proposal for a sculpture on a traffic circle – University of Texas at El Paso

form & movement

In most cases a sculpture is meant to be seen from all directions. Otherwise it is a relief, which can only be viewed optimally from one side. And this is what is so peculiar about a sculpture which is situated on a location like a traffic circle. It, like a relief, is also seen from one direction at a time – and, for a short period. Only slowly, as it is approached, its plasticity becomes more explicit – and even more so the moment you start your rotation around the traffic circle. During that short period you see the sculpture up close from the inside.
Therefore I've been giving increasing consideration to this phenomenon and to the particular characteristics which should be taken into account in relation to such an object?

Also, I read in the Q&A that the sculpture could possibly become an iconic object which could reflect the history, demographics, or geography of UTEP, and/or El Paso.

comparison between an icon and a sculpture on a traffic circle

So here we have two different entities, but with comparable visual requirements:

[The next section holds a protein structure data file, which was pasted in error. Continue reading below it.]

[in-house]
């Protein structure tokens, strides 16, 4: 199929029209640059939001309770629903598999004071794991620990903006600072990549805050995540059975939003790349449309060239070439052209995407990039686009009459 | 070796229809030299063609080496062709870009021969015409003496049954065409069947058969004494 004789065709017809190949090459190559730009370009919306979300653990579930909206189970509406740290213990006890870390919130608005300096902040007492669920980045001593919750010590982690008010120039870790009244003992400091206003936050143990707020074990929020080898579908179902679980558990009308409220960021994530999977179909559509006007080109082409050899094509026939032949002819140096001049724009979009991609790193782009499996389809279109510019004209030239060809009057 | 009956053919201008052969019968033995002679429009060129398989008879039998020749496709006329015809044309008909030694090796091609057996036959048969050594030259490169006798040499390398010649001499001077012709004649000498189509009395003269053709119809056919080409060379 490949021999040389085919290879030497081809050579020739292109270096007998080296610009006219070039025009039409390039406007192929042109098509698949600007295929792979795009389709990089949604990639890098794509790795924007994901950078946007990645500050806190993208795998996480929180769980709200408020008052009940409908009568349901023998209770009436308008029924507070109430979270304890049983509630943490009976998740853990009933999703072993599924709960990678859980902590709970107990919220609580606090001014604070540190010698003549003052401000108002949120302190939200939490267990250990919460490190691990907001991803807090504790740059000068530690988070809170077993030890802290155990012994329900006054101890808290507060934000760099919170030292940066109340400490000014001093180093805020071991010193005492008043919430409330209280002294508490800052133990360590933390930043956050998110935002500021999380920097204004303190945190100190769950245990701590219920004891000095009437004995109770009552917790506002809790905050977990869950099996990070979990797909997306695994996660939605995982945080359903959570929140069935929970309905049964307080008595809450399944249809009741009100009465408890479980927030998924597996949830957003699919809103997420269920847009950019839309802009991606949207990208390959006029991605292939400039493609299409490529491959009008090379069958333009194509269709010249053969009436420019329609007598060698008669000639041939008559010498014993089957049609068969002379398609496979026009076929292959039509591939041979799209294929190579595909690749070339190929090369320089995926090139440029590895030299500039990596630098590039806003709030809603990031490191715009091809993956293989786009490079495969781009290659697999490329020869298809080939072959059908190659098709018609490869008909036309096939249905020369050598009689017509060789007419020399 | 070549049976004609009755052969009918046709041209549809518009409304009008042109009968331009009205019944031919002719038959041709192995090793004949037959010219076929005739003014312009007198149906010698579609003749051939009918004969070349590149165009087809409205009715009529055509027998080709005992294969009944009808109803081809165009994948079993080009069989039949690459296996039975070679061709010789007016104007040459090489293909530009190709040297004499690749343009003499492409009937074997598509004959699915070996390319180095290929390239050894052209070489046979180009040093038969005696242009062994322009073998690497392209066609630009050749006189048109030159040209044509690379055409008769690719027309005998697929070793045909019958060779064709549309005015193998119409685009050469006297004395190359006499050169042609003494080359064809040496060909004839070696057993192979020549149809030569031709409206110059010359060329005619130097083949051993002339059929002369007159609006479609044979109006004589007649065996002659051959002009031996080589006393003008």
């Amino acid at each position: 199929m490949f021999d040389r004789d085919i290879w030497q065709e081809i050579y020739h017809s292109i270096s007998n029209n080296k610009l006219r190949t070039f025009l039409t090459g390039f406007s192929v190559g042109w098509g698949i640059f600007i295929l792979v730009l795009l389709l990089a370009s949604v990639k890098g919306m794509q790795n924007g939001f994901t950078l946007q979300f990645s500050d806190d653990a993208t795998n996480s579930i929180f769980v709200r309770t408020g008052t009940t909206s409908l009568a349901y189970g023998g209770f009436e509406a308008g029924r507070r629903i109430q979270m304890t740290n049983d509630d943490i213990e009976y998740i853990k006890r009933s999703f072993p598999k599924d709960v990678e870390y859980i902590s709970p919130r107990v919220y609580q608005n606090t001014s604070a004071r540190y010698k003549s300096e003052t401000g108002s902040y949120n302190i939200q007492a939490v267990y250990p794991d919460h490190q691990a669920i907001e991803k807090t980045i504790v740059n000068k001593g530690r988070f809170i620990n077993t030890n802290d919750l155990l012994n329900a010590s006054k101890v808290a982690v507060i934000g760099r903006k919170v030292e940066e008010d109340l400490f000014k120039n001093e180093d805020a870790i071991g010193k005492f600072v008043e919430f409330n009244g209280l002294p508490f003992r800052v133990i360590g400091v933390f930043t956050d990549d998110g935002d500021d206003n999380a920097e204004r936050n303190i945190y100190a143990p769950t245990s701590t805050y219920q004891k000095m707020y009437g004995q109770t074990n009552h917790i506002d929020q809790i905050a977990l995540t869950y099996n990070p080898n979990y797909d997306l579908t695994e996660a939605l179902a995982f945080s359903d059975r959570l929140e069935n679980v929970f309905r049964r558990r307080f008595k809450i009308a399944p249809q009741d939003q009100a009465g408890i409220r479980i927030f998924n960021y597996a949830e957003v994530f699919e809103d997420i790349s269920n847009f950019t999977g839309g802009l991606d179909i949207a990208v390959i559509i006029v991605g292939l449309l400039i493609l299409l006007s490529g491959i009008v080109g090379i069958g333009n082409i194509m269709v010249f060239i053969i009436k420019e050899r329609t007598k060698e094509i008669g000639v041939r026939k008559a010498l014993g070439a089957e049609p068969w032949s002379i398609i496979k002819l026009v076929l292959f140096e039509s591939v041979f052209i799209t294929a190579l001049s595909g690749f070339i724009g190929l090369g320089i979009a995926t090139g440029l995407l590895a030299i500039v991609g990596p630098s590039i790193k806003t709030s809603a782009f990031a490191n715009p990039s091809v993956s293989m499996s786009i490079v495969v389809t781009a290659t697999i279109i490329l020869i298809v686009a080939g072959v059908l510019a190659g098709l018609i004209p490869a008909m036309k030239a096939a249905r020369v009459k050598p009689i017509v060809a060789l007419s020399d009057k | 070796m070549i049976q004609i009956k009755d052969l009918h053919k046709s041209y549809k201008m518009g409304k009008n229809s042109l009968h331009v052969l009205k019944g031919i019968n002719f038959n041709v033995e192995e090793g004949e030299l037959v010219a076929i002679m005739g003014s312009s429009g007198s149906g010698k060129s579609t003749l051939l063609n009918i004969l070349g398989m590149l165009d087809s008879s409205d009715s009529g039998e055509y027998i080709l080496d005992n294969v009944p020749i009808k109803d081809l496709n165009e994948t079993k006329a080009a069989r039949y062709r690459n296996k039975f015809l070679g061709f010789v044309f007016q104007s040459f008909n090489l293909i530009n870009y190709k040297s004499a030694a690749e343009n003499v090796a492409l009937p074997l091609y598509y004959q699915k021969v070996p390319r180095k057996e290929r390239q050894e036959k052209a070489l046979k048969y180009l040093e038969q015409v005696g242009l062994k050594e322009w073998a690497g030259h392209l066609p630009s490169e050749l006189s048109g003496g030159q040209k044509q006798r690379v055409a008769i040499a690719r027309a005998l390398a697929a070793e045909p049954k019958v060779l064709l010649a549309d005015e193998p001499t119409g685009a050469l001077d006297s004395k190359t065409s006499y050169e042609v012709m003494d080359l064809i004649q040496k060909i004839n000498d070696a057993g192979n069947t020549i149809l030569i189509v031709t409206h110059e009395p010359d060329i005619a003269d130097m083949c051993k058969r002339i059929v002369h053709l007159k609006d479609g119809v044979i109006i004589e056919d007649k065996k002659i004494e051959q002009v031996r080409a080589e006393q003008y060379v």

1) a sculpture for a location where the viewer has to grasp the totality of the form – in this case, in the few seconds that it takes to approach and circumnavigate the traffic circle
2) and an icon which needs to possess a quality which makes it legible/recognizable at at first sight. Its reference must be comprehensible. An icon which is too complex, and which is not centered around one single idea or meaning, loses the specific power of making a statement – just like a sculpture in a situation where the possibility of observation is short lived.

In this respect there are the same prerequisites for both. In the case of a sculpture on a traffic circle, the peculiar thing is that (aside from people on foot who can be anywhere in the vicinity, parking their car for instance) it is approached from a limited number of directions – driving on the roads leading to the sculpture, one only sees its projection – its silhouette if you will; and in the case of this sculpture it is a two dimensional – a geometric shape. And only when you access the traffic circle the sculpture unveils itself – in a counter clockwise fashion – as a full three dimensional object. During the approach it projects itself as a more or less two dimensional form.

I inserted two identical animations above to show two different projections simultaneously (because of a small
time-lapse between the loading sequences) otherwise, hold one still for a moment.

The sculpture, in the animations above, is seen from a higher point of view. But when one views it while approaching it frontally on one of the roads, it will project itself according to the position in which it has been installed. In one case it will show itself as an ellipse, gradually revealing the distance between the ends of the curves, marked by the horizontal connection between them.

An iconic sculpture for El Paso – UTEP.

 But when, another time, it is approached from a perpendicular direction, the viewer is in for a surprise.



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